Greek Youghurt

We’ve all heard of it and a lot of us have tried it but do we know exactly what Greek yoghurt is? Its growing popularity has reminded us to introduce you to this dairy gem.

What is Greek yoghurt?

When Greek yoghurt is just a baby, it is regular yoghurt but then we strain it for some time. What we get out of it is thicker yoghurt that has lost most of its whey but became a healthy, thick, rich and creamy treat! While straining, it lost whey but also some lactose so the new, Greek yoghurt is much lower in sugar than unstrained (normal) yoghurt. It is also higher in protein. We can make it from cow’s milk, sheep, buffalo or even yak.

But beware, due to the lack of legal definition in the US and “too much work” manufacturers need to put in to strain yoghurt (sometimes double or triple straining) has lead them to take some shortcuts. They simply do not want to deal with the straining so they just add thickening agents to make it creamier (starch and similar products). This is what should be called ‘Greek style yoghurt’ so be extra careful because you don’t want to consume products like that thinking you are eating healthy. Always choose strained Greek yoghurt or just make it by yourself!

Don’t forget, Greek yoghurt can also be made from low-fat or fat-free milk. 

Greek Yoghurt

History of Greek yoghurt

Yiaourti or yoghurt in Greek has first been mentioned as long ago as in 5th century BC by historian Herodotus so we could say that the recipe originally comes from Greece. You can also find it in all Mediterranean countries, sometimes by the name ‘Mediterranean-style yogurt’. In Middle East they call it Labneh but you can also find its varieties all over the world- Denmark (Ymer) and ….. (Skyr).

It spread all over the world after the WW1 and people just can’t get enough of it.  

Greek yoghurt

Is Greek yoghurt healthy?

Nutritionists say that yoghurt is full of dietary minerals (like calcium, magnesium, potassium, phosphorus, and zinc) and vitamins (C, A, B12, thiamin, riboflavin, niacin, pantothenic acid, biotin, folic acid). However, when we strain it, some of the vitamins are lost through the process. But don’t be worried; what is left after straining is a great treat full of healthy stuff and low in carbs but rich in healthy fats.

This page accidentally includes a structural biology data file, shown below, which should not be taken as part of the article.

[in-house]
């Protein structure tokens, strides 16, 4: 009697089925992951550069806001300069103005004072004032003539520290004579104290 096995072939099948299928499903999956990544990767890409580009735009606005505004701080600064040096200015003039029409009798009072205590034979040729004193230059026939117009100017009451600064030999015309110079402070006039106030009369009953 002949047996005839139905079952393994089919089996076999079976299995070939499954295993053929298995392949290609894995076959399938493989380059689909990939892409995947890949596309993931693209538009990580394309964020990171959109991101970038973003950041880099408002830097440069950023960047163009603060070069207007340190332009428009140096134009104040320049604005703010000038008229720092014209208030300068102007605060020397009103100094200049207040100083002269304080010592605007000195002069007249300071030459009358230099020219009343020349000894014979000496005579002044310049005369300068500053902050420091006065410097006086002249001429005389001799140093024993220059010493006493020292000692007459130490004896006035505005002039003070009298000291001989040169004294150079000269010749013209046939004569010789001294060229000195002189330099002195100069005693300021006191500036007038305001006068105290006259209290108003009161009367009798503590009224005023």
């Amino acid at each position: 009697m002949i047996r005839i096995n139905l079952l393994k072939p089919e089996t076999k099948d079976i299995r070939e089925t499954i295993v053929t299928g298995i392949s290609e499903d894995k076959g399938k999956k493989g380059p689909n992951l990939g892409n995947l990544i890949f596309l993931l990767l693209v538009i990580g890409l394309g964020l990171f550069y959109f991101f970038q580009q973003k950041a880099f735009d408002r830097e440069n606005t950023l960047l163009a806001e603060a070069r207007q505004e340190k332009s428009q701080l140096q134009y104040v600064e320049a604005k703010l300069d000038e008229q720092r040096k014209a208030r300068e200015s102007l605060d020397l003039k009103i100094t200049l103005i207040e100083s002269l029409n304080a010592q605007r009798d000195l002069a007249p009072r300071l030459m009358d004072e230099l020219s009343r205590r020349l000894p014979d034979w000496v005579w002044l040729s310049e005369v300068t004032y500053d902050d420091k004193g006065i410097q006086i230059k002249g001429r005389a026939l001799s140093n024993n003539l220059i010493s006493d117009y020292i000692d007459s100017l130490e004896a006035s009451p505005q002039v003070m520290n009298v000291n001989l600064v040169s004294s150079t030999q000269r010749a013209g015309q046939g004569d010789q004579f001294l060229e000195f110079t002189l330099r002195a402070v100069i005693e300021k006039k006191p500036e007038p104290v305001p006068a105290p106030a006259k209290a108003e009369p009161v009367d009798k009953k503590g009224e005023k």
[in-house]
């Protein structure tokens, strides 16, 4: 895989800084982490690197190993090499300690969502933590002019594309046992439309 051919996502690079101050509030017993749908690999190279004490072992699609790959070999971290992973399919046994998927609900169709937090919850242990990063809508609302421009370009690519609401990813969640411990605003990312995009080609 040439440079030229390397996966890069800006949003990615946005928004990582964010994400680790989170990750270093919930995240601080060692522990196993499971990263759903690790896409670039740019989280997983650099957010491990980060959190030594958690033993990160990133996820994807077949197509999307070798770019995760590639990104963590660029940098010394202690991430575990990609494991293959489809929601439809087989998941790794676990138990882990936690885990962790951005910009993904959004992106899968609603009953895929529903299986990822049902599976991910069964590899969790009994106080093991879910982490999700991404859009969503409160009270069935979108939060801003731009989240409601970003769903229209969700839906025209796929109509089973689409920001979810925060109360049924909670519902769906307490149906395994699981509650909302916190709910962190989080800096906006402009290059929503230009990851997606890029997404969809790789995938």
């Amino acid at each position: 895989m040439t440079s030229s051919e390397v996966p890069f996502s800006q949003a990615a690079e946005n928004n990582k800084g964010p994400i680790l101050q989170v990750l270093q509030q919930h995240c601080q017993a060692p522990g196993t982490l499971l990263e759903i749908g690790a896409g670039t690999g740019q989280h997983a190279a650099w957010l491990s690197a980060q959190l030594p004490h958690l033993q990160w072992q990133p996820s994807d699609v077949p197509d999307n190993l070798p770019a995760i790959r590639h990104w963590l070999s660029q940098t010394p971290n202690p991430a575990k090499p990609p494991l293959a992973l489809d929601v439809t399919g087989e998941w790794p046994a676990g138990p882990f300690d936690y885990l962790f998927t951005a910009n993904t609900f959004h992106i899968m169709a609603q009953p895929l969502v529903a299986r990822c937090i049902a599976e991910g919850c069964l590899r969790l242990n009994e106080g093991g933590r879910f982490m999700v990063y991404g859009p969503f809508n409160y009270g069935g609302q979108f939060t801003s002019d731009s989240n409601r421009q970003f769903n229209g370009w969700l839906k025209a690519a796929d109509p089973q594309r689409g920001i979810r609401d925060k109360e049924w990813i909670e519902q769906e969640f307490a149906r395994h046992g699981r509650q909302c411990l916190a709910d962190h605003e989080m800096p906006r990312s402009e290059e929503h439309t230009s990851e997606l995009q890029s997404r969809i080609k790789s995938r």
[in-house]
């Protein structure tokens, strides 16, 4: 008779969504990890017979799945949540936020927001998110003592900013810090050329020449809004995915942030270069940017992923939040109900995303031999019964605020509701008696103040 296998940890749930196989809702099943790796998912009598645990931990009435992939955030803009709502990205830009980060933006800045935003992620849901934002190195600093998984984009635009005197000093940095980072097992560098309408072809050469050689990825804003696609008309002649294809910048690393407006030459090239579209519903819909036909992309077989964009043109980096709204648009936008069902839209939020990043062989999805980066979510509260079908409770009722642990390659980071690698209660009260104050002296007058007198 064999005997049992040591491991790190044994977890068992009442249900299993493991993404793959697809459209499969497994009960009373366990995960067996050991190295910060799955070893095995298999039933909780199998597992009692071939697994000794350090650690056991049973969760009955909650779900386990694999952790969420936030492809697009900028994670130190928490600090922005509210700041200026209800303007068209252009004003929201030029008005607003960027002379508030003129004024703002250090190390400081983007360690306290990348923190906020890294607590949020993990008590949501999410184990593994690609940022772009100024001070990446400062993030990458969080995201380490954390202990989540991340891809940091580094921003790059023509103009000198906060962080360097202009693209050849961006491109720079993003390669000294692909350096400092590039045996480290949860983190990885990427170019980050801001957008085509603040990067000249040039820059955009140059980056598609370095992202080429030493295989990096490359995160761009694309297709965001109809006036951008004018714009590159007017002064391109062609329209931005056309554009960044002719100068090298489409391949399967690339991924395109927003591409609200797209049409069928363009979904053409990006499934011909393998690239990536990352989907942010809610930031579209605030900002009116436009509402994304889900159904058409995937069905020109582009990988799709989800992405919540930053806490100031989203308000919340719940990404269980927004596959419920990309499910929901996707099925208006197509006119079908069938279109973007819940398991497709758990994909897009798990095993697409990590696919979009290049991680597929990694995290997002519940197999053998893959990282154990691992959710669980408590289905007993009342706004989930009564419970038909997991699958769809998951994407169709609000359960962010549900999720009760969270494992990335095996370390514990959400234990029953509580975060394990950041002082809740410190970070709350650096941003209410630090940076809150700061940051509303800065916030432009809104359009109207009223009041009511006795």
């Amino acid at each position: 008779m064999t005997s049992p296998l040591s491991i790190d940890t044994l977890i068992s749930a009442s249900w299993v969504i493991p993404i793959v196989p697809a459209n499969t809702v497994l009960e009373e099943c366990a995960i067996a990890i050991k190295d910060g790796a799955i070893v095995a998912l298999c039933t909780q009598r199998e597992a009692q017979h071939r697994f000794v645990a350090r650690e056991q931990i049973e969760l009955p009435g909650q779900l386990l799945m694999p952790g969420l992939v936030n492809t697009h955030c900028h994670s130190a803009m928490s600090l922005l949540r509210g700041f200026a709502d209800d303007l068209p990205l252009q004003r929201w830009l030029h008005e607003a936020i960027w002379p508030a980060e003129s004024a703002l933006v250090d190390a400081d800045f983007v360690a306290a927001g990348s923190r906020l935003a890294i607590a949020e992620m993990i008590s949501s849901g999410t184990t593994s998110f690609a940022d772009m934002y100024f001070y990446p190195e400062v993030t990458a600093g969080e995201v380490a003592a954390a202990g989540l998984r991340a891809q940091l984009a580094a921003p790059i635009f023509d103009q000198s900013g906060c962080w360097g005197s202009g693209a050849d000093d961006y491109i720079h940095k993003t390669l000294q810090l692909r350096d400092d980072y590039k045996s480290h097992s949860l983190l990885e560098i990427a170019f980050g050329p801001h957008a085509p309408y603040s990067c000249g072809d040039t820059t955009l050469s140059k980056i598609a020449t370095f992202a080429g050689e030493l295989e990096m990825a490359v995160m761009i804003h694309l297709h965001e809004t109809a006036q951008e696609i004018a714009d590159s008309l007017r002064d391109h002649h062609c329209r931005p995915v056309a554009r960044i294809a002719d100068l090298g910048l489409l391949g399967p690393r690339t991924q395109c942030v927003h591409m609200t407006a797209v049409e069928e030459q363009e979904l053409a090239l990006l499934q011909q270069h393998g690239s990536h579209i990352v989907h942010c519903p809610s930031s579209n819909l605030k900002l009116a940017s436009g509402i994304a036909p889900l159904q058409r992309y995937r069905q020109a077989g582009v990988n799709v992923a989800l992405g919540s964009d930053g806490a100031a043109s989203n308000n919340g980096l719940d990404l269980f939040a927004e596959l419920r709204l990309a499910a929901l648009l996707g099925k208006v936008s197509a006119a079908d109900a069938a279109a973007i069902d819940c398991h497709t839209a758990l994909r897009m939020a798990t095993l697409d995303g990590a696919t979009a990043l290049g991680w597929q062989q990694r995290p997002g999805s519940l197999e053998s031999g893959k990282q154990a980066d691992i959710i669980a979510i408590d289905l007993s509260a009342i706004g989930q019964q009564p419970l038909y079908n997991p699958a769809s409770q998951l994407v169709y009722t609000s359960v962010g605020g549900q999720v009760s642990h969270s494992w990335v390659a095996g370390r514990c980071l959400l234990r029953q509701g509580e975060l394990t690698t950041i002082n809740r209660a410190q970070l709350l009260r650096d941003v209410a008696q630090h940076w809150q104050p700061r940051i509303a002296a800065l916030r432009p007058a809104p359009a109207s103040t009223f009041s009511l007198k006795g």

One of the best features of greek yoghurt are the probiotics (beneficial bacteria) it contains as they help your gut to work properly. It is said that this kind of yoghurt can lower blood pressure and even be beneficial in weight loss (especially if consumed in low-fat version).

What can I eat Greek yoghurt with?

Oh, the choice is endless! In Greece it is mostly made from sheep milk and eaten as a dessert with honey and nuts (yummy).They also use it as the base for tzatziki dip or some other savory dishes- basically anywhere you would normally use sour cream. Another cool thing to do is to marinate your meat in it with some herbs and you will get a delicious meal. Go for it and tell us if you have more ideas!

Greek Yoghurt

How to make Greek yoghurt at home?

If you don’t want to waste your time in researching what kind of Greek yoghurt is the best (or the cheapest), we have your back. Just make it by yourself!

Greek Yoghurt

You don’t need too much, only some regular yoghurt and a mesh sieve lined with paper towels. Place the towels and sieve over a large bowl and pour your yoghurt. Let it sit in the fridge and strain. You can always check on it to see how thick or creamy it is and then just take it out and eat it.  Voila! You can even use the whey that is left for soup or a smoothie.

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